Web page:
Answer to Question #16681 in Microbiology for Teela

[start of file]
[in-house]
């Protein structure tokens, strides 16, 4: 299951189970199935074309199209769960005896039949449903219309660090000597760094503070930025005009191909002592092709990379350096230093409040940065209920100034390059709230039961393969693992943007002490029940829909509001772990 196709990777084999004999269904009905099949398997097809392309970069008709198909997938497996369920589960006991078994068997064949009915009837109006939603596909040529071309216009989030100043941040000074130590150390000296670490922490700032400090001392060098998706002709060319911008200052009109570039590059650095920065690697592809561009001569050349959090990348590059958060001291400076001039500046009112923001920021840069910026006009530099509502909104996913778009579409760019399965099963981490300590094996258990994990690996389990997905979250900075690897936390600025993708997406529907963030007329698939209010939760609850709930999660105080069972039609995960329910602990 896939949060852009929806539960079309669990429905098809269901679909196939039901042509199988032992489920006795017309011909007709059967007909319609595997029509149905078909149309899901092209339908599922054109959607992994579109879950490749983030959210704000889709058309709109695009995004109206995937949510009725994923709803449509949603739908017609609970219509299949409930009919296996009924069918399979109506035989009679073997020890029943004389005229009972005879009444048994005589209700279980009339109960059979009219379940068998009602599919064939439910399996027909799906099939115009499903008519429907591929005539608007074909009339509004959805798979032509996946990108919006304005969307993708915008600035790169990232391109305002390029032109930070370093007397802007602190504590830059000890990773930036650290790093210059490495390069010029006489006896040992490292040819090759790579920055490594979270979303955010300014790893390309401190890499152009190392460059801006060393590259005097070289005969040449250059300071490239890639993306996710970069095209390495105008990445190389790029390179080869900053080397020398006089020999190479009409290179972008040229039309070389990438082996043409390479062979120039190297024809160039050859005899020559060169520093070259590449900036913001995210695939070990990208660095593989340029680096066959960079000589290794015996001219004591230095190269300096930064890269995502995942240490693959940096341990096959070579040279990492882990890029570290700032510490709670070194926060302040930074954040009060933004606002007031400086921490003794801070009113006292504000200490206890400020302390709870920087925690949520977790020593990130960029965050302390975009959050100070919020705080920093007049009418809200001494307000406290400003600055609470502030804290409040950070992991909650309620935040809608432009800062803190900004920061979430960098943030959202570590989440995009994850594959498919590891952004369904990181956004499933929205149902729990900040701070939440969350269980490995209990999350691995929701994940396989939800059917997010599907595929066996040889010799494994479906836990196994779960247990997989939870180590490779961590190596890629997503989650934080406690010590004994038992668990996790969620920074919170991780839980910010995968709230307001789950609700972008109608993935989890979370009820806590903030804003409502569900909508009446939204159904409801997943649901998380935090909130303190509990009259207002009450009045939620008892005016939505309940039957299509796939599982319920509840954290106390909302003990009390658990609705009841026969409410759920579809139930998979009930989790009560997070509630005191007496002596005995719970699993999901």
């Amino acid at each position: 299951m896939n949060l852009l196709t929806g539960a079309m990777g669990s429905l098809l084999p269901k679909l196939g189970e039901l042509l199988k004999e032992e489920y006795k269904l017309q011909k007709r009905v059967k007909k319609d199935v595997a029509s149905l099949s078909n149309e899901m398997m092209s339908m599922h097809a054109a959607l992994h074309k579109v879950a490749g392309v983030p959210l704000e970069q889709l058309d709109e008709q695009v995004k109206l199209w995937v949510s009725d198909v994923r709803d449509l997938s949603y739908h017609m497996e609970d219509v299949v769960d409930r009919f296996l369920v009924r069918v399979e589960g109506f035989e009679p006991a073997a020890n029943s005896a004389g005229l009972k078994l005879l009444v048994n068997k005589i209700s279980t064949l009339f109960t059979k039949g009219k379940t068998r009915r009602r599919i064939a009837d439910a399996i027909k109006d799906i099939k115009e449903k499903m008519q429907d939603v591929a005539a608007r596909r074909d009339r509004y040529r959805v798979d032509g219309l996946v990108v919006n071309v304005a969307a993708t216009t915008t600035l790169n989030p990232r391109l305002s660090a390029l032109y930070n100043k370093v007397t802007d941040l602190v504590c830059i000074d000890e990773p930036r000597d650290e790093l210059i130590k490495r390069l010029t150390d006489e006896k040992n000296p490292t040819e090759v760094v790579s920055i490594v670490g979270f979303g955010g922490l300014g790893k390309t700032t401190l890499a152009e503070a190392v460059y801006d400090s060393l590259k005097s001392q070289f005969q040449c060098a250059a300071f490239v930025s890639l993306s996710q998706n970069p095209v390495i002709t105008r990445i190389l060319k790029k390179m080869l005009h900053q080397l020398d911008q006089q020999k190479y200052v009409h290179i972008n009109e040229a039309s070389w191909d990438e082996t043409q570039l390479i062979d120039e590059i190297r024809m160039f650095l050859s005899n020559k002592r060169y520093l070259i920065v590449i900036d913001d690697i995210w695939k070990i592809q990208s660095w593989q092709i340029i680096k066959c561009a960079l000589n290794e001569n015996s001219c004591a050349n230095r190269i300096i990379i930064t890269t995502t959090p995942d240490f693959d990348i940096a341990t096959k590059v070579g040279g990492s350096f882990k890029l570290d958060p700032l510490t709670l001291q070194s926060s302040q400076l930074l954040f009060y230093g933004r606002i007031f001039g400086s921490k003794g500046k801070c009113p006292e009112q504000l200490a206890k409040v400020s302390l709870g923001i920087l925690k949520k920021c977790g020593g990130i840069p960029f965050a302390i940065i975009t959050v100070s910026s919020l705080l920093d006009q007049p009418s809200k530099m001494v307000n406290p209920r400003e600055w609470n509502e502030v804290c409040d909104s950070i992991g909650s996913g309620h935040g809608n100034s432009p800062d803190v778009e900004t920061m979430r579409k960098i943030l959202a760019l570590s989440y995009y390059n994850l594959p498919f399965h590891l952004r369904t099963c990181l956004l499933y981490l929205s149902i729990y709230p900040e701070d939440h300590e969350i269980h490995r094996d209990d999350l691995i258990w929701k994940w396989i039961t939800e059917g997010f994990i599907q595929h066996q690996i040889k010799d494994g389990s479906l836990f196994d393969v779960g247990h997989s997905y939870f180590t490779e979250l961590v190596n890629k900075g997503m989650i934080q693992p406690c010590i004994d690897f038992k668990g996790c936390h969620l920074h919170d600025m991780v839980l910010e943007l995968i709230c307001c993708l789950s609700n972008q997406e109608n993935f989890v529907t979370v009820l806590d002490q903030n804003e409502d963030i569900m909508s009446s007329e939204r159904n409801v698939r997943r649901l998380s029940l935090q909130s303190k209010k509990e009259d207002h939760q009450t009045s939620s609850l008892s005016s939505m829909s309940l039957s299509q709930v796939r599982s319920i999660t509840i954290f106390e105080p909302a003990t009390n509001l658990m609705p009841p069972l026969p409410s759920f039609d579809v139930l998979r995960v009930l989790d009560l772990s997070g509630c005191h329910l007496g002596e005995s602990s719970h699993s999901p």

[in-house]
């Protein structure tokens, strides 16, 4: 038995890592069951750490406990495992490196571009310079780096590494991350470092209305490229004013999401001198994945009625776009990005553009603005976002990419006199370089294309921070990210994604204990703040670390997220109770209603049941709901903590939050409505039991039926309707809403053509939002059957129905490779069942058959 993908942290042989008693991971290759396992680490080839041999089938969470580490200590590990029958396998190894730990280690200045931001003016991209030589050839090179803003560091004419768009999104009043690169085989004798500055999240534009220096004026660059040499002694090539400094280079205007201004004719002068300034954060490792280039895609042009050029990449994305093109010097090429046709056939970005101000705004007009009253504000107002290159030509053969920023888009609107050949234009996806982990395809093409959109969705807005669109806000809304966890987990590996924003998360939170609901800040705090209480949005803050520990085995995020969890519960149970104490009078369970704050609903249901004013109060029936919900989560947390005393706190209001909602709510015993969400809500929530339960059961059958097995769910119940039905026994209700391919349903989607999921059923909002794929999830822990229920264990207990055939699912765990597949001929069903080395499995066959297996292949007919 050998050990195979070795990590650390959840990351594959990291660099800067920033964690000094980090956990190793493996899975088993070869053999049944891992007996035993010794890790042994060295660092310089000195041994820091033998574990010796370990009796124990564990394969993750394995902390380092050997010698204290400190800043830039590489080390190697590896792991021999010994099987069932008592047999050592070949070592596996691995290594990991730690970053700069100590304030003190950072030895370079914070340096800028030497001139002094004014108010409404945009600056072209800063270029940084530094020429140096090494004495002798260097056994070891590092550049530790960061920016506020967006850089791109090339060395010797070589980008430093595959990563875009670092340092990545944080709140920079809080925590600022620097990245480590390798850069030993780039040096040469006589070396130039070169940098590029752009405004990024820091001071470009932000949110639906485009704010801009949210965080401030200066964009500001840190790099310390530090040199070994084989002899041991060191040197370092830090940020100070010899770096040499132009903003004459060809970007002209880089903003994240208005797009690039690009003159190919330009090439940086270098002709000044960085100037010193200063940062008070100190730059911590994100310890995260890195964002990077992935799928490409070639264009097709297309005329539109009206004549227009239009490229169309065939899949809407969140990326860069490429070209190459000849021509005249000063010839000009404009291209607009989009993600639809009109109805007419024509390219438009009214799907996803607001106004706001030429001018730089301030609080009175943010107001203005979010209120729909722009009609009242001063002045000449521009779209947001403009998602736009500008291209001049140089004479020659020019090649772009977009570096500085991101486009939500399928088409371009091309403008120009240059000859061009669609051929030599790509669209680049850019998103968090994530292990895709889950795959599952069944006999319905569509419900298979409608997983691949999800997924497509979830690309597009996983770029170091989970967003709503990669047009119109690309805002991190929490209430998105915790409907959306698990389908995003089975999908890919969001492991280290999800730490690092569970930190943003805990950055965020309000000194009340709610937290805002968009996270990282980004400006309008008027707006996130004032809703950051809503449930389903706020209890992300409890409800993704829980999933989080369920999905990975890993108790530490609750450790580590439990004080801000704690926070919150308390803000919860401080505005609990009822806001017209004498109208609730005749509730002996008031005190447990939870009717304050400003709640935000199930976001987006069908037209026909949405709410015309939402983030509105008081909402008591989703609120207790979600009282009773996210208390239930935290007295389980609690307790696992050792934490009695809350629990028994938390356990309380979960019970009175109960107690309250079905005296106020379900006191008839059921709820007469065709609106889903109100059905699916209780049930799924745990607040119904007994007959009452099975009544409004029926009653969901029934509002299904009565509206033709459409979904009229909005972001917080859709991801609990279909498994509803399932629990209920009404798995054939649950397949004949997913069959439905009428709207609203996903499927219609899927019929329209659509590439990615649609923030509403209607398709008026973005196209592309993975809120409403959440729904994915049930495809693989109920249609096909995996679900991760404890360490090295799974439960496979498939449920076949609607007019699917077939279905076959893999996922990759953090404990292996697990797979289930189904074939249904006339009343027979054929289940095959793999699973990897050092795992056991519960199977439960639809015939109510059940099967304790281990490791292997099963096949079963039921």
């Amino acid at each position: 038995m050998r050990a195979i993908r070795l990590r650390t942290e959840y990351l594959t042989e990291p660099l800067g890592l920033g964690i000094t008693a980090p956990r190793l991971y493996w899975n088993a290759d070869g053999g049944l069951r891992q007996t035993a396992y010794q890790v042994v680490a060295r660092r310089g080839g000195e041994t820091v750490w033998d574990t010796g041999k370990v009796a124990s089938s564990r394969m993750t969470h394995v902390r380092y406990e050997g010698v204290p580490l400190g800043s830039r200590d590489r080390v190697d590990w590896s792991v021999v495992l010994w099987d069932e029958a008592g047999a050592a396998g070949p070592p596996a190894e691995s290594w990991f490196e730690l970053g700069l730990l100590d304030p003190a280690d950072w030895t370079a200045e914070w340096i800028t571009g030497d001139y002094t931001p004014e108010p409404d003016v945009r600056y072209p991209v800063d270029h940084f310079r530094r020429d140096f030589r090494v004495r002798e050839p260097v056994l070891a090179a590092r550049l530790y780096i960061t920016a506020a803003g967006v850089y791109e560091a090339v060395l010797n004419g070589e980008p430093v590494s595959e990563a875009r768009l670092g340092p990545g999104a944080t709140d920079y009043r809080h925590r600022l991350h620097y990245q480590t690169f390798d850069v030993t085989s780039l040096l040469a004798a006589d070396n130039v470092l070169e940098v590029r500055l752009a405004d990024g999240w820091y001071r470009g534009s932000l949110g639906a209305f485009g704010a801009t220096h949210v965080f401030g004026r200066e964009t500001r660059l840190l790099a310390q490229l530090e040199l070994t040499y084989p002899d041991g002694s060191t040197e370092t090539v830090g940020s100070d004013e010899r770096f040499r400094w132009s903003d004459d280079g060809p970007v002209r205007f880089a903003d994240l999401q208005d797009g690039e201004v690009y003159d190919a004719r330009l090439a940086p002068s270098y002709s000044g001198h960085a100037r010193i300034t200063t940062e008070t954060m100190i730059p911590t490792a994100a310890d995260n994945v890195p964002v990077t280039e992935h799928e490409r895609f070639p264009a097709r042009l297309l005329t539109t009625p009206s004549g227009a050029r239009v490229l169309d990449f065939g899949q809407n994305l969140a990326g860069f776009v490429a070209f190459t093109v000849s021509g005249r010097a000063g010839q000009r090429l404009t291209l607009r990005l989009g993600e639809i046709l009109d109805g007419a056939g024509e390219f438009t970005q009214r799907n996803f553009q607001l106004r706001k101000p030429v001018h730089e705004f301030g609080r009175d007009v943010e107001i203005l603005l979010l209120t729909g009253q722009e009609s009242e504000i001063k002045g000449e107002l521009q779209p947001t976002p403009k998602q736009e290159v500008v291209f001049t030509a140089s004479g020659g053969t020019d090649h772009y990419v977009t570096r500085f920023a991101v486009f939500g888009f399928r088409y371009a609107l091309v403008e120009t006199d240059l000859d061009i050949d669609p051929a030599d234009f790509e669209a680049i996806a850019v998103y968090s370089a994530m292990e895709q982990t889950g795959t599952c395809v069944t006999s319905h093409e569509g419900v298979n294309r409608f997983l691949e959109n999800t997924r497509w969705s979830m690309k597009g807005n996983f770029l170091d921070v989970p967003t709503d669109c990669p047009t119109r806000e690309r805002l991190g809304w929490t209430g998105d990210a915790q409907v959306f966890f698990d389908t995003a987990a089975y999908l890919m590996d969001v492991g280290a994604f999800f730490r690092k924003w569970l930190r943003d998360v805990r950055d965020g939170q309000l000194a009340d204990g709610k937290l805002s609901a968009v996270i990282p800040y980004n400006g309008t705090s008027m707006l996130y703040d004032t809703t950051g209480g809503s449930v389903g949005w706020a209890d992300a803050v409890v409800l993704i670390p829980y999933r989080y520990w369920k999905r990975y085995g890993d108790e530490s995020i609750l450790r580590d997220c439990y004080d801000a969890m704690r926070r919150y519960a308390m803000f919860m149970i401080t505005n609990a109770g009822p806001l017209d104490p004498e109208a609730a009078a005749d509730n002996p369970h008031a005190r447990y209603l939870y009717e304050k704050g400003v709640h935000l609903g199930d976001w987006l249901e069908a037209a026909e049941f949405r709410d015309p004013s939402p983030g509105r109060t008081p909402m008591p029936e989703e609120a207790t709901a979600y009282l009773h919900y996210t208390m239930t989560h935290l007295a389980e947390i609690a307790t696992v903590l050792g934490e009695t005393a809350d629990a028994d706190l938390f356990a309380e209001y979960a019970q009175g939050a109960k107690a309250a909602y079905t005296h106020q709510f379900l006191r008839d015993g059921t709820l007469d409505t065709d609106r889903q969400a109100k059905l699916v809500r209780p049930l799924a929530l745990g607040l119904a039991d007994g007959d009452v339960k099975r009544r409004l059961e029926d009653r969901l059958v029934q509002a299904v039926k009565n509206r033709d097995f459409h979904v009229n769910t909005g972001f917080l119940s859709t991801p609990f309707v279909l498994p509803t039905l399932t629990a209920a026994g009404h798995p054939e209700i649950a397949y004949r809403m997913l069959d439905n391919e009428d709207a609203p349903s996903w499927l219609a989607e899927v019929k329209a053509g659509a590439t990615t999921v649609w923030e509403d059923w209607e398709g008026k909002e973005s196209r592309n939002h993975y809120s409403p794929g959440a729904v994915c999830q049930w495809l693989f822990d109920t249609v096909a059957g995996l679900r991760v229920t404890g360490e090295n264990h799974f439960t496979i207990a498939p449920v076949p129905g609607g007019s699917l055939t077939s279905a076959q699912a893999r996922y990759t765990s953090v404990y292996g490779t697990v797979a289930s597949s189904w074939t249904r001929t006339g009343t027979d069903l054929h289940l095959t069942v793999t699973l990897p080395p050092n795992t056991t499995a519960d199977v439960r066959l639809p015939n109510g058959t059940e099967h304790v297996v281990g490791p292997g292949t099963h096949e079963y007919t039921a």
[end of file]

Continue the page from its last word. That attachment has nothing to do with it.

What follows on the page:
Nitrogen fixation is the process of making available nitrogen compounds in the air (mainly molecular nitrogen N2) Two main groups of microorganisms carry out nitrogen fixation. The more common of the two groups is made up of organisms living in soil and water—a few species of bacteria (chiefly of the genera Azotobacter and Clostridium) and some blue-green algae. The second group, consisting of bacteria of the genus Rhizobium, lives in plants, primarily legumes such as peas, clover, and alfalfa. The bacteria cause the roots of legumes to form root nodules (swellings) in which the organisms live. The plants supply the bacteria with food. In return, the bacteria secrete ammonium compounds that are absorbed and used by the legumes and by other plants that are grown in the same soil. Products of nitrogen fixation are ammonia, nitrites or nitrates.
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